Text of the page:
Beak & Skiff

US (NY): A grower’s journey from apples to hemp to cannabis

A 110-year-old family-run company has been on a journey to explore new opportunities. For the past century, Beak & Skiff has been known for their 1000-acre apple orchard in Upstate New York. “Over the years, we evolved into a premium beverage maker, producing fresh ciders, wines, kombucha, and more. When we saw the rise of the CBD beverage market, we became very interested in seeing how we could incorporate that into our business,” says Mack Hueber, CFO of Beak & Skiff. After growing hemp for a couple of years, the company has just completed their first cannabis harvest as one of the first 200 licensed growers in the state of New York.

Apple picking at the apple orchard

Transitioning from hemp to cannabis
With three years of hemp cultivation experience, the Beak & Skiff families have now started their adult-use cannabis production under a new company called Gen V. “We grow outdoors and grow the crop specifically for extraction. Everything we produce is according to the organic techniques we used for our hemp, which helps us to differentiate in a crowded market.” Yet growing in a new market does come with its challenges. “The first challenge when getting into cannabis was finding the right genetics, as there is no data yet on what grows well in our climate. For our first cycle, we grew at least 15 different strains in order to figure out what would work best. We maximized the 1 acre allowed by New York by combining autoflowers and full-term flowers.”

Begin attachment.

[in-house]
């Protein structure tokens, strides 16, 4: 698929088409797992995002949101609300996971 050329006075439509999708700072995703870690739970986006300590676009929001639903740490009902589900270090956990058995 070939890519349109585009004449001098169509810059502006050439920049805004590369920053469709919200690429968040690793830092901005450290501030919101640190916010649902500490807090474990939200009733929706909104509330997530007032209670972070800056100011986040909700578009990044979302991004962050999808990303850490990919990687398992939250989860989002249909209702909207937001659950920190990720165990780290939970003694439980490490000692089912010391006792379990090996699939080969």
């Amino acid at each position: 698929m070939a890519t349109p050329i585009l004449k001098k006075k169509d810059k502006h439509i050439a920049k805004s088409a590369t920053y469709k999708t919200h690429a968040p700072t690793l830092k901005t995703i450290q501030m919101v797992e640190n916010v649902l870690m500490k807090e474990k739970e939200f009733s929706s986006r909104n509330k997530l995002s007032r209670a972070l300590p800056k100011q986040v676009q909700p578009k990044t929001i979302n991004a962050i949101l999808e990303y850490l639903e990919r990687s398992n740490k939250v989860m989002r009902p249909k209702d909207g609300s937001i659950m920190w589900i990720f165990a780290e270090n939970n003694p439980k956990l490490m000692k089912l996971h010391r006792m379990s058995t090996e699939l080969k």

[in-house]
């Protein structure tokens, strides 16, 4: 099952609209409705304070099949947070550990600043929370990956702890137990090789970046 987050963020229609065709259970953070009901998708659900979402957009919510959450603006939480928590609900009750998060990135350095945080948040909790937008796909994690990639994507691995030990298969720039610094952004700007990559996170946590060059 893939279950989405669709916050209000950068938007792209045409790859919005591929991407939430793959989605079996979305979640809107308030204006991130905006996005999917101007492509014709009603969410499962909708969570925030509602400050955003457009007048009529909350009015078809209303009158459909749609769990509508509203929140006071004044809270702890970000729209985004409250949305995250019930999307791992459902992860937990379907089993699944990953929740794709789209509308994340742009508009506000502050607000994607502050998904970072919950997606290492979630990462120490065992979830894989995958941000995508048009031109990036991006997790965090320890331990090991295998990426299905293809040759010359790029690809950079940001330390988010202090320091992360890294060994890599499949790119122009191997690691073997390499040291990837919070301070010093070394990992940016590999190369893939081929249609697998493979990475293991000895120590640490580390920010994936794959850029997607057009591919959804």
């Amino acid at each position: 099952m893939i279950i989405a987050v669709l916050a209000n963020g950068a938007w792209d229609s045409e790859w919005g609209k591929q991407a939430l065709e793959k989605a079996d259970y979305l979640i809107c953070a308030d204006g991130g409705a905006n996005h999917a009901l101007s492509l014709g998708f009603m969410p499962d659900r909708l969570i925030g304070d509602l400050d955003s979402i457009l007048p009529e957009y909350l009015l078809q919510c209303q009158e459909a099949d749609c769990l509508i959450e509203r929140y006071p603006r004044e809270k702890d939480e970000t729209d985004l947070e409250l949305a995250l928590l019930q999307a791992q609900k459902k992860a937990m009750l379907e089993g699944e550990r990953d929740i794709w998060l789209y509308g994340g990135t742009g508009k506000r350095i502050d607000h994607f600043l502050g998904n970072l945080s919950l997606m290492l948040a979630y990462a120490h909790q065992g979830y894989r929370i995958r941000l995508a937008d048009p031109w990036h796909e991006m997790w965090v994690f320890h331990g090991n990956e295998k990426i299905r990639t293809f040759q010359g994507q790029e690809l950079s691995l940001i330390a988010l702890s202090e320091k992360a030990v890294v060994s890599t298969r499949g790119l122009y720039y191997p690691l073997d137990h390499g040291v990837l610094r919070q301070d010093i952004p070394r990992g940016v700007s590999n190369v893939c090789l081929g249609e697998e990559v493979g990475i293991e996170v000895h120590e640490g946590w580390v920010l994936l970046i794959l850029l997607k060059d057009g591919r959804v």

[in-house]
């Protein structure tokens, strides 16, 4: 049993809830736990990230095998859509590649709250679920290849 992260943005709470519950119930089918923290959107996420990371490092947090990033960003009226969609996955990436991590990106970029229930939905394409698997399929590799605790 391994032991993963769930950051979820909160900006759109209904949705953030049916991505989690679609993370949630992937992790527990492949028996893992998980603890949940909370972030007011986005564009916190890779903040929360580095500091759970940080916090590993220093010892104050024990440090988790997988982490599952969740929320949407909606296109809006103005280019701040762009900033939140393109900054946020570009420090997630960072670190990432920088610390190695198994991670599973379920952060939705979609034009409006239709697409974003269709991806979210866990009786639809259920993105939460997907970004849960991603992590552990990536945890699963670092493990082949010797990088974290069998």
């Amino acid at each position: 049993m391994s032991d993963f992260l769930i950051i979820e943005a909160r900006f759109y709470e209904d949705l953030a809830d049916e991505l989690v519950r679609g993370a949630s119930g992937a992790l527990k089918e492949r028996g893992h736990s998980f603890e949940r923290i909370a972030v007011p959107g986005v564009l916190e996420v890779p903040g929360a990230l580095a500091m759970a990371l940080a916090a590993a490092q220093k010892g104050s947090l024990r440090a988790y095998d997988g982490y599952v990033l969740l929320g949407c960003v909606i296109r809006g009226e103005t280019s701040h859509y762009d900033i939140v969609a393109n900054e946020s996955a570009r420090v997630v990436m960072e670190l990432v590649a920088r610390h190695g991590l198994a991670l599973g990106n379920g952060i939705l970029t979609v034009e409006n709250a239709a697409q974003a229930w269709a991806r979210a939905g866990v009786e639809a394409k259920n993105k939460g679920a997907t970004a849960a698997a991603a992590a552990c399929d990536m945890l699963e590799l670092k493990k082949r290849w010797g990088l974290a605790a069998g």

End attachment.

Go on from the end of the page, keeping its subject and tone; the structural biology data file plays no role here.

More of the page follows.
The new cannabis production

Luckily, the weather has been on their side during the first production cycle. “We have had a lot of rain these past two summers, but this year was a dry summer, fortunately. That meant we had a lot more control over the feeding by using our own irrigation ponds,” says Mack.

The New York market
While Beak & Skiff has their first harvest ready, there are not yet any New York dispensaries opened. “That is one of the big challenges of this new market; New York is building the plane as they fly it. While the processors got licensed, there were still no dispensaries open for the flower to go to. Luckily, we grow for extraction, so our oils can be stored for longer than flowers can. But for other producers, this uncertainty of when their product can be sold is a major challenge.”

Moreover, Mack explains that growers are concerned about the very strict microbial limits. “So far, no flower has been tested within the allowed limits of an inhalable product. Therefore, the big question is whether some New York farmers will even be allowed to sell their products. Again, we are lucky that this is less of a concern with extraction, but it is definitely a major concern for growers of smokeable flower.”  

Since we spoke to Mack, New York has loosened its cannabis testing requirements. Click here for more information.

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Beak & Skiff

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